20×20″ prints are $1,250
30×30″ prints are $2,500
In 1996 Ruth and I traveled to Hawaii for three weeks to photograph. We photographed for six days and snorkeled for one day on Kawaii, Maui and the Big Island. We brought my 8x10 camera and Hasselblad outfits.
When we were on Maui we visited Haleakalā National Park where there exists a rare species of Silversword plants that live only on the slopes of Haleakalā mountain. We found this particular Silversword that was just beginning to bloom in a raised planting bed by the visitor center.
I was amazed at the glowing light surrounding the central stalk of the plant. This unique glow came from the reflection and transmission of sunlight by small reflective hairs on each small branch. This focused light and heat to the plant’s core, which allowed it to live in the rarefied air on the mountain, above the 7,000’ elevation.
I found the best composition to show this glowing light by using my Zeiss 250mm Superachromat lens combined with a Zeiss 2X teleconverter, which effectively made a 500mm telephoto lens. I made this photograph on Velvia 50 film. The exposure had to be carefully calculated because of the wide range of light values which are at the upper range of the film’s ability to record all of the values.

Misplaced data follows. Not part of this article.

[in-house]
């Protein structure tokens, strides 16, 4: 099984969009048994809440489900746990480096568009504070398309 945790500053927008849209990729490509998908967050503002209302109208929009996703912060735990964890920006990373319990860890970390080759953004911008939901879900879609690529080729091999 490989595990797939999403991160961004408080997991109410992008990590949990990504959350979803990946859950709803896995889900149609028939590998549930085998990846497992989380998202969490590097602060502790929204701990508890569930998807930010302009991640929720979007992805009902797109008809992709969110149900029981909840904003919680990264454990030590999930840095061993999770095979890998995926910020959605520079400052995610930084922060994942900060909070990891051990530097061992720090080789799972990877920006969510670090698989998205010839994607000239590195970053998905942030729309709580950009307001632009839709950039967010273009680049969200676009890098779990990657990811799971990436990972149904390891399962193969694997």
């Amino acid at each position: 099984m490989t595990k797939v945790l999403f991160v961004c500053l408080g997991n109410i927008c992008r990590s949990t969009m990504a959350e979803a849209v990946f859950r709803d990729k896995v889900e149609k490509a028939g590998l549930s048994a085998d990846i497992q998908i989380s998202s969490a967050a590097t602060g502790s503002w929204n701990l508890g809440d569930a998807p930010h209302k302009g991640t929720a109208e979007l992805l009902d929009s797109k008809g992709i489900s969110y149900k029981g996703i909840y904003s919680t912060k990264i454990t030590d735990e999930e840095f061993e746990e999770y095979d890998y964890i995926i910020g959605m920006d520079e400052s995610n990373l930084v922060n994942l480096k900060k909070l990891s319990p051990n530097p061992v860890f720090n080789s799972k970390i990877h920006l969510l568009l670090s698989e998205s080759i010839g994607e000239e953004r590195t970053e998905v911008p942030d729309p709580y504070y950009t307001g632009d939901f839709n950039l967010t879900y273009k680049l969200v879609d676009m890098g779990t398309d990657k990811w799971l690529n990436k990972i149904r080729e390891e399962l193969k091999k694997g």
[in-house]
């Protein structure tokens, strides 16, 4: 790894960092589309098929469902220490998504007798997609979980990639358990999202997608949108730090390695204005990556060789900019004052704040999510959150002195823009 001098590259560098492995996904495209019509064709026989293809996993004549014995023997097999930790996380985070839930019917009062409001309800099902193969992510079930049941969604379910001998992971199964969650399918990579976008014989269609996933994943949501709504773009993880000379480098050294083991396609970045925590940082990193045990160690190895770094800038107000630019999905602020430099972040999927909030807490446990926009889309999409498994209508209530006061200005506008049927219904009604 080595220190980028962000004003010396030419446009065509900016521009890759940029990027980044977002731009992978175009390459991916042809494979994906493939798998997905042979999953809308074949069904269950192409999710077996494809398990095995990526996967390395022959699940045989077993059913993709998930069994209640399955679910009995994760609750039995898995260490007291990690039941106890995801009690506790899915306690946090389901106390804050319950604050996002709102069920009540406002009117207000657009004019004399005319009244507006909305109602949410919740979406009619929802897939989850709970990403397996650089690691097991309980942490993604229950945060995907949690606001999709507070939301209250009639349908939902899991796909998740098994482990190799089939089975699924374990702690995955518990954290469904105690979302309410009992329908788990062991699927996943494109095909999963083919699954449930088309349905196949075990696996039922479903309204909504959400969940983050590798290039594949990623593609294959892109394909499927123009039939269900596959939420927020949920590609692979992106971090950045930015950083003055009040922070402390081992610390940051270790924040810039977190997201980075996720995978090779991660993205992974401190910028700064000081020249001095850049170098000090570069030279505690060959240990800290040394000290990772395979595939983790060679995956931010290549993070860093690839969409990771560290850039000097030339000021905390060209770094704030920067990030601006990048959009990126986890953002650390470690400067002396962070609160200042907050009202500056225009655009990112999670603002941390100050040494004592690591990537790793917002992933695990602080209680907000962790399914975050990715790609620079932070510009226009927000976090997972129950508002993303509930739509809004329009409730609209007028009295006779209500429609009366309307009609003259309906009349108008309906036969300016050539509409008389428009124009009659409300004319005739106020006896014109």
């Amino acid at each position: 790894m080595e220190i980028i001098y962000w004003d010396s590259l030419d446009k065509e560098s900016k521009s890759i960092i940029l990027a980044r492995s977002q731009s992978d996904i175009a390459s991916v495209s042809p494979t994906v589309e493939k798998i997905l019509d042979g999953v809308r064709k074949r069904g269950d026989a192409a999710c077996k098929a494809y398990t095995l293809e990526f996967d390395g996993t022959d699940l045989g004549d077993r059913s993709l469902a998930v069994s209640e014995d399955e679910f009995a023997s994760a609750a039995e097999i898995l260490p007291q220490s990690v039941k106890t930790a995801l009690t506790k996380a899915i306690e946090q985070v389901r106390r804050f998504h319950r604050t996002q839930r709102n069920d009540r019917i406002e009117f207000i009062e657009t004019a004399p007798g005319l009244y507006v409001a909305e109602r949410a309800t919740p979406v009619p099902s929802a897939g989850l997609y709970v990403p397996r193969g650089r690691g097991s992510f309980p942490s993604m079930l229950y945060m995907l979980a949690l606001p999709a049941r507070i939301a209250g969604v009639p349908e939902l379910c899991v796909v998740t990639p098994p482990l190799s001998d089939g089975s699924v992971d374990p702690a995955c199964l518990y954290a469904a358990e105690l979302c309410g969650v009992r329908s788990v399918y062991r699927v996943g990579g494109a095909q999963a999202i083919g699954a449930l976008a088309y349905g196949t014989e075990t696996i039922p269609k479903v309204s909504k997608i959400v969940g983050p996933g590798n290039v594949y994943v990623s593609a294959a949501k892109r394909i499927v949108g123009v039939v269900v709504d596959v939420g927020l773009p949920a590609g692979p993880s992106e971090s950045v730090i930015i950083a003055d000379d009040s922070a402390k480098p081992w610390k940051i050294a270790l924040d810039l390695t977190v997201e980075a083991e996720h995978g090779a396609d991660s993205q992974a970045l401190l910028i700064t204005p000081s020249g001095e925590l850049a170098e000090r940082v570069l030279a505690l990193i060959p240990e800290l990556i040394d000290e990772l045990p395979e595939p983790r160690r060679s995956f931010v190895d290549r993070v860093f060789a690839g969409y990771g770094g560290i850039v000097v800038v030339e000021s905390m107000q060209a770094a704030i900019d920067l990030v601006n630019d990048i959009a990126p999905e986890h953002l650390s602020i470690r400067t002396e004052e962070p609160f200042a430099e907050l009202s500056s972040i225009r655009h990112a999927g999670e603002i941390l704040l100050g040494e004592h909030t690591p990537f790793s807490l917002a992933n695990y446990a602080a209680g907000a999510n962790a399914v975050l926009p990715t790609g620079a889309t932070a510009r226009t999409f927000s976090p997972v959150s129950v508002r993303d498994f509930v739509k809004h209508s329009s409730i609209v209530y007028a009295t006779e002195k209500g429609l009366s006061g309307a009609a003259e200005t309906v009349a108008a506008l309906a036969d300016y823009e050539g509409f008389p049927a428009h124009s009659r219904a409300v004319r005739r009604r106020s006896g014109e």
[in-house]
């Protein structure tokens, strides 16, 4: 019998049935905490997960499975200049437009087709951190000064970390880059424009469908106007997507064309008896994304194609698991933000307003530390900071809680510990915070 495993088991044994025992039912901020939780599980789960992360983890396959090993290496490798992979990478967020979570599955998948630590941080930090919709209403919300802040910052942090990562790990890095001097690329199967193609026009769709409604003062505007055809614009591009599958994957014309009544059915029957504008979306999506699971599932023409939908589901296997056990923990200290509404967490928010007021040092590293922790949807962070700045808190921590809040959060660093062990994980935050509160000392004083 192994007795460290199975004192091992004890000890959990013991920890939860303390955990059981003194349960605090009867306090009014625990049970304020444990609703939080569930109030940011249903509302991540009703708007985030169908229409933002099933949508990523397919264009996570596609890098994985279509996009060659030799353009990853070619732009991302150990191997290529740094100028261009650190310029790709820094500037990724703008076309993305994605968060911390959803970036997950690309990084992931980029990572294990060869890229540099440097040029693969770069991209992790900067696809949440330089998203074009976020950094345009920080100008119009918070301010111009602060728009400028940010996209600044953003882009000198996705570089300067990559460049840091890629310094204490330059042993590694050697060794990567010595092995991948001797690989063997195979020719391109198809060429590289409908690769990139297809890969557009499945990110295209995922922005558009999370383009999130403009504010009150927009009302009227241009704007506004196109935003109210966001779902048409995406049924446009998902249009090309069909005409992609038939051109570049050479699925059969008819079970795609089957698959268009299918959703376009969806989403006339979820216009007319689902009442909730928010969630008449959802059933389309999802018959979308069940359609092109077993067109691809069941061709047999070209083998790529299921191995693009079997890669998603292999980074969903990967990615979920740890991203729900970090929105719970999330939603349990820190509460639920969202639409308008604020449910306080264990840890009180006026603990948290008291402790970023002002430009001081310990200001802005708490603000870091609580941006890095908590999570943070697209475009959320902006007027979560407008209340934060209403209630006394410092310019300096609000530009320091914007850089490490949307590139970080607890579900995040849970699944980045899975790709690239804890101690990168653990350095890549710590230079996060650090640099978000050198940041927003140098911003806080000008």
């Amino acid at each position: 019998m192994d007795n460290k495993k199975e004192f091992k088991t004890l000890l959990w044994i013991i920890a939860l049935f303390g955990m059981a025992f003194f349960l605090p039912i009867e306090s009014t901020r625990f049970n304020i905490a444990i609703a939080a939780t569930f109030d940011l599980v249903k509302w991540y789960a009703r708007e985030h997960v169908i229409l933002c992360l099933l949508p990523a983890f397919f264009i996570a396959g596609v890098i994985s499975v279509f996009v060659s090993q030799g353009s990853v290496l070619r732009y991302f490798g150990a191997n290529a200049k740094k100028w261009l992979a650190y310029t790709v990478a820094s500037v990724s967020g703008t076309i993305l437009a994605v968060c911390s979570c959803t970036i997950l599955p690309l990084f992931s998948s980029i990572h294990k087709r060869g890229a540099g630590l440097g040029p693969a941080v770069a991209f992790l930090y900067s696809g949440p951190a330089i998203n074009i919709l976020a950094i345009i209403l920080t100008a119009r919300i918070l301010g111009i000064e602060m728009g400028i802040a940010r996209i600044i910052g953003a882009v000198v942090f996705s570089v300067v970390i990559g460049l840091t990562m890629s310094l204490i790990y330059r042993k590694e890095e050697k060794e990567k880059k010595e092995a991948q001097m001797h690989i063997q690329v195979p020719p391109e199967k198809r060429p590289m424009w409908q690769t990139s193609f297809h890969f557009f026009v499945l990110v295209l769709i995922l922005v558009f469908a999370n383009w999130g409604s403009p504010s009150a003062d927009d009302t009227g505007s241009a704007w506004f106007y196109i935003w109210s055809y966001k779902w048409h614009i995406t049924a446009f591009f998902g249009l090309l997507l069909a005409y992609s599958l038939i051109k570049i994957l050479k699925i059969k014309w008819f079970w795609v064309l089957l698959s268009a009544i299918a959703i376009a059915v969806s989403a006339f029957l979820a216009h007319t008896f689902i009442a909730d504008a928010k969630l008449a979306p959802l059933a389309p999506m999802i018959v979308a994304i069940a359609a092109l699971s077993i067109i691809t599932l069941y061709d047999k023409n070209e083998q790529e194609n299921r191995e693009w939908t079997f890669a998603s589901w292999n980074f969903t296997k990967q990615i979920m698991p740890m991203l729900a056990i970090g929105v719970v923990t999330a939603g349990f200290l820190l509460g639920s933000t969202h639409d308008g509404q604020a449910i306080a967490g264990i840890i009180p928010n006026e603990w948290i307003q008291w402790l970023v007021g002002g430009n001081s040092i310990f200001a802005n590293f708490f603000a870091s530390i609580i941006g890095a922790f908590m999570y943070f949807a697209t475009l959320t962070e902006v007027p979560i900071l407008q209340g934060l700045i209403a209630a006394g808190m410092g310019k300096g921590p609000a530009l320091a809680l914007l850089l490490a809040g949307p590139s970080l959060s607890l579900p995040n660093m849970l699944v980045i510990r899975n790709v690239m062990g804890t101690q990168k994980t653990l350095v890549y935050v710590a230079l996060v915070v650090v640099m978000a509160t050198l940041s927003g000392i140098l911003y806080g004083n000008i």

Printing the image is not easy; it’s necessary to control the contrast but at the same time allow for maximum luminosity of the glowing areas and full detail in the bright, delicate whites. Cibachrome is the perfect printing material to convey the dramatic, glowing light which emanates from the center of this Silversword… the primary subject matter in this photograph is light itself.
To me, it feels as though we may have been allowed a brief peek into a profound mystery of light and life itself. A fitting tribute for Haleakalā, which translates to “house of the sun.” No wonder this is the only place in the world where Silverswords exist.